Science fiction is a genre that is appreciated by many across various formats of entertainment; film, TV, books and games. Once thought to be a genre dominated by hard-core followings for popular franchises such as Star Trek and Star Wars, it has thrived in the face of opposition and made a permanent home in gamers’ hearts around the world. Most notably so, titles such as Halo and Killzone have excelled in this area and are Microsoft’s and Sony’s most prized exclusives respectively.
The Red Faction series has tried to provide more bang for its buck over the last few years, offering not only solid shooting mechanics and enough alien/inter-galactic nonsense to boot, it has also gone beyond this. One of the first titles to include destructible environments on a huge scale, Red Faction received critical acclaim when Guerrilla (the third in the series, and the first on current generation hardware) hit shelves in 2009. THQ turned the series around by making the game more of a free-roam affair allowing gamers to do missions and quests as and when they chose to, giving them the chance to explore and demolish at free will. It would be in THQ’s best interests then, that they tap into this success second time around to keep the fan base happy.
So why then have THQ decided to turn the series into a corridor shooter? There’s no real explanation for this other than the story line which forces the Mars colony underground. Before I lambast the setting though, it is not all that bad when you look at the bigger picture rather than comparing it to its predecessor. Let’s list why this is not a problem; the shooting is good, you can still destroy the environment and the missions don’t get too tiring.
So the story to Armageddon goes like this; the Red Faction are fighting Hale who is trying to make Mars’ surface inhospitable by destroying the Terra Former. Not only does he succeed in doing this but he also exploits you, Mason, in order to release an ancient alien race upon all the colonists.
To make amends for all this monkey business that resulted in mass murder of your home colony you traverse across Mars under it, and sometimes over it, in order to eradicate the alien threat whilst hunting down Hale.
You’ve probably thought before now that this game was released a long time ago and you’d be right. I won’t make any hesitations in saying that I played it when it first launched and did not like it; I thought it was poor compared to Guerrilla. But now I feel it’s time to give the game justice and see how it fares seeing as though there aren’t too many big titles to play and review at present.
So as I said before, the title does comprise some more than functional aspects. Take the shooting for example, as you are given a whole host of destructive weaponry including your trusty sledgehammer. But sadly even when you look at this positively you can’t help but take into account the fact that some of the weapons are under-powered. The assault rifle seems to be the best option most of the time as it tears through most of your adversaries whilst the rocket launcher can be less than useful against tougher enemies.
The enemies you encounter are quite well designed and go beyond the lazy, stereotypical design that you see in many games these days. You find that whilst most of them move in pretty much the same way, they all have different attack patterns and methods. Thus meaning your strategy must change constantly in order for you to survive; for example, there are enemies that block your path trying to disorientate you and others who charge at you and explode when they are close to death.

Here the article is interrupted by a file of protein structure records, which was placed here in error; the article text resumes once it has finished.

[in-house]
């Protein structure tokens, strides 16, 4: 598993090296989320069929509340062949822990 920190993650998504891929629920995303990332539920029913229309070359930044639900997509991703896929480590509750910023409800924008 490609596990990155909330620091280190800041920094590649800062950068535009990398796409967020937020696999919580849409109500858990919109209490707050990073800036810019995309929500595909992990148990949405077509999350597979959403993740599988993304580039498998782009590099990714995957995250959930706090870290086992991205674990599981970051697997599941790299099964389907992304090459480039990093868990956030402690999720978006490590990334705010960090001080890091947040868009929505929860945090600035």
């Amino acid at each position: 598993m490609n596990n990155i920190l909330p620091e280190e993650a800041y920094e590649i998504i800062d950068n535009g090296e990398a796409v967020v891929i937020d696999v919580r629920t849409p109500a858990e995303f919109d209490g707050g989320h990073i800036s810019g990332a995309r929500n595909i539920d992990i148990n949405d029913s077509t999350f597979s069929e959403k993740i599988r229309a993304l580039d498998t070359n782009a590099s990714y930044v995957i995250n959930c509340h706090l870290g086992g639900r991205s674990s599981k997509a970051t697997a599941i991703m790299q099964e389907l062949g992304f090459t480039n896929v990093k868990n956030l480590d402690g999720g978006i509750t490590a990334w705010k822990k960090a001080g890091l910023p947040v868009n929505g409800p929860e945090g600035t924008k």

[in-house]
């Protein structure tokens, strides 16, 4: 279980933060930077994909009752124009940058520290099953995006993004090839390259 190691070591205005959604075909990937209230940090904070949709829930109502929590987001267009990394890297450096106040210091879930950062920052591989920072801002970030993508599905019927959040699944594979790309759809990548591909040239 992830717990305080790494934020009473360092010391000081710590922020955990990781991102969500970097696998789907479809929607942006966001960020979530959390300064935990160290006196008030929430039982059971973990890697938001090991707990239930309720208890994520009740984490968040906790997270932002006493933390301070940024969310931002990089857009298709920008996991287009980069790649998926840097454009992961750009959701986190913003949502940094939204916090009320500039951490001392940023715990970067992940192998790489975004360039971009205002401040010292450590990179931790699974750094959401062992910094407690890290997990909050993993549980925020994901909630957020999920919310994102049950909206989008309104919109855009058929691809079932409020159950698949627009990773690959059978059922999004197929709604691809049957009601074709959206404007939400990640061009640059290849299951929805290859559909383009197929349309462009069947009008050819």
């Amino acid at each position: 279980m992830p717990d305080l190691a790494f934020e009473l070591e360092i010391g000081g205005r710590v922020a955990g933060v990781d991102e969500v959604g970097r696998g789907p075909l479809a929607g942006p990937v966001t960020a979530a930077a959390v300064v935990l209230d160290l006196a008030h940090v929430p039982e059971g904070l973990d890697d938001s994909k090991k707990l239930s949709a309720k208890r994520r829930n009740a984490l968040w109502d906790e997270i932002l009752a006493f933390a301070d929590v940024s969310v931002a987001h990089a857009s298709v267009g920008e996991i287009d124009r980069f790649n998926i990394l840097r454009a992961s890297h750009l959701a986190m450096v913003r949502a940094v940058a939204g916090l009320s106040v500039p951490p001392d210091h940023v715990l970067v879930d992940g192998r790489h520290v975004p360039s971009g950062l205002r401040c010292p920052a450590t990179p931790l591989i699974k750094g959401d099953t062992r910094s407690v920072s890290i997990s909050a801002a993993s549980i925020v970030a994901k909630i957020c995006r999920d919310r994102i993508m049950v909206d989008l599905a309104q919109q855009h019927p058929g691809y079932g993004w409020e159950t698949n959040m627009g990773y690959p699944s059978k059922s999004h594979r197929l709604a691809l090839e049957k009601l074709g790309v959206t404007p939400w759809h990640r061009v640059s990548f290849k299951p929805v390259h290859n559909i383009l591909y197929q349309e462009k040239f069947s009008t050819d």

Armageddon does fall into the ‘one man must save everyone’ category which is very much becoming a cliché in the gaming world. Others seem very reluctant to help you and when they do, they prove to be nothing more than bullet sponges that get in your way.
The dialogue between characters is also something that makes you cringe when you hear some of the nonsense that spills from their mouths. On your travels you are accompanied by a friendly AI,
As ironic as this may sound; enemies may actually be a welcome sight most of the time as they prove to be some of the more colourful aspects of the game. Your surrounding environments are made of dull colours which have become synonymous with many sci-fi/underground shooters these days which is quite sad. Volition had a chance to make their mark by showing off their take on underground Mars but it’s not all that great.
The actual graphical quality of Armageddon isn’t too bad. Despite being duller than an episode of Geordie Shore, the game stands up quite well when compared to others of this generation. There are problems when it comes to the cut-scenes though as more often than not the image appears blocky, almost as if you were watching a streamed internet video. This is a shame given that a great amount of detail has been given to these sections which make up for the lacklustre environment.
The game’s single player campaign is something that won’t challenge many gamers and can be completed in around 6 hours or so. The title does offer other modes though via a destruction mode which is probably in place to satisfy those who miss the destruction in Guerrilla, whilst there’s also a four player mode where you must survive waves of enemy attacks. Think of modes that have been seen in Halo and Gears of War and you won’t go far wrong.
Whilst Armageddon won’t ignite many gamers’ imaginations, and fans of the old title will be disheartened, there are some positives to be taken from this entry. The shooting is better than average, there’s more destruction here than any other 3rd person shooter and some of the weapons are enjoyable to use.
Tools of Destruction!
- Satisfying gunplay
- The best destruction physics around
- Some interesting missions
- Cheesy dialogue
- Boring colour scheme
- Not much replay value
Red Faction Armageddon Xbox 360 Review
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